Immigration lawyer and former Acting Director of USCIS Robert Divine believes that direct EB-5 investors can invest at $500,000 until new legislation or regulations change the amount. Regarding speculation that such a change might be implemented retroactively, Divine expects such application would not only be “surprising” but subject to legal challenges.
Robert Divine knows EB-5 and he knows the U.S. Citizenship Services (USCIS): He served from July 2004 to November 2006 as Chief Counsel of USCIS, and from July 2005 until July 2006, he served as Acting Director and then Acting Deputy Director of USCIS. As such, he has a very educated opinion on what the agency’s stance will be on accepting direct-investment petitions
Though the EB-5 Regional Center Program has expired (many feel this is most likely temporary), direct investment — which is permanent and never in need of reauthorization — is most certainly alive and well. The big question with EB-5 direct is this: Can an investor invest at the new, lowered amount?
Direct EB-5 investing at $500,000 in July 2021 and beyond
Divine believes that until the EB-5 investment amount changes, “It seems to make sense to file direct $500,000 petitions until new regs come out.” This is good news for potential EB-5 investors who missed the small window of filing at half a million dollars for the Regional Center Program but who still want to take advantage of the lowered number before it goes up again.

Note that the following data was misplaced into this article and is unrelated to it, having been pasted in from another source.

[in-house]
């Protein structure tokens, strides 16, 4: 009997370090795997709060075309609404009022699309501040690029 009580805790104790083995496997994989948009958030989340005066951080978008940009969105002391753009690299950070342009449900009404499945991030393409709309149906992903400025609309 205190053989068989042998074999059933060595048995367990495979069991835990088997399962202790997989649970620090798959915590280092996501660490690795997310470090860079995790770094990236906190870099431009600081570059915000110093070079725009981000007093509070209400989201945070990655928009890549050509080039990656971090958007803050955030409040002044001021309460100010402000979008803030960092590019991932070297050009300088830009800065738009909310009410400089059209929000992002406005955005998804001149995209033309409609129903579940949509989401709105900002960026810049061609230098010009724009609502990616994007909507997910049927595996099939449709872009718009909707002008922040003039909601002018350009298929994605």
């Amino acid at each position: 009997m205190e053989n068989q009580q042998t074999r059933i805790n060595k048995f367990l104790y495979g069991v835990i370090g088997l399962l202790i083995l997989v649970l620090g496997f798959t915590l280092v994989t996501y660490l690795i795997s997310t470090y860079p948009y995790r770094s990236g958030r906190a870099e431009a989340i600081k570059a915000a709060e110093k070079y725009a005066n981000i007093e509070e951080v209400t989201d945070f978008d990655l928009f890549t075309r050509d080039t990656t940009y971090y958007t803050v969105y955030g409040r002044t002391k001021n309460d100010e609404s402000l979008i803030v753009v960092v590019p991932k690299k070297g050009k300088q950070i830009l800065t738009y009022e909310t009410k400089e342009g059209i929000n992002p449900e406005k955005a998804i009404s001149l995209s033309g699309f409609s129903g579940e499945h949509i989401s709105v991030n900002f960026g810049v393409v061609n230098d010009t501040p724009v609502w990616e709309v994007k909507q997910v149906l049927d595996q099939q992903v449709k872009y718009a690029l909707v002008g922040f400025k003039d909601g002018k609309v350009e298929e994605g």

Could future regulations retroactively apply to filed direct investments?
Make no mistake, the possibility that USCIS could raise the investment amount from the current law of the land — $500,000 — is very real.
But the half-a-million-dollar question is this: would such a change be retroactively applied to those direct investors who filed at the lower amount? Divine doesn’t think so. The former USCIS Acting Director says that retroactively application would “surprise me.” He doesn’t think the agency would have the legal standing to do so: “I don’t think USCIS would try to make the new round of regs retroactive, and if they did I suspect courts would find that wrong.”
Direct investors still need to be cautious
While Divine is optimistic that direct investments now filed at $500,000 should stand on a legal level, he still advises investors to be cautious: “Issuers and investors need to be really clear about what happens to the money while this plays out and in the event of such rejection or denial, and what mechanisms might be used to alternatively prepare to top up an investment and re-file at higher level if that time comes.”
Why won’t USCIS accept new regional center I-526 filings?
Divine remembers at least once when a program lapse occurred and USCIS did continue to receive new filings and hold them in abeyance. So why not now after the June 30th Regional Center Program expiry? “With the regs litigation and the prospect of regional center filings pouring in at $500K in gerrymandered areas—all things the agency took pains in the 2019 regulations to end — I suspect the atmosphere about that might be different now.”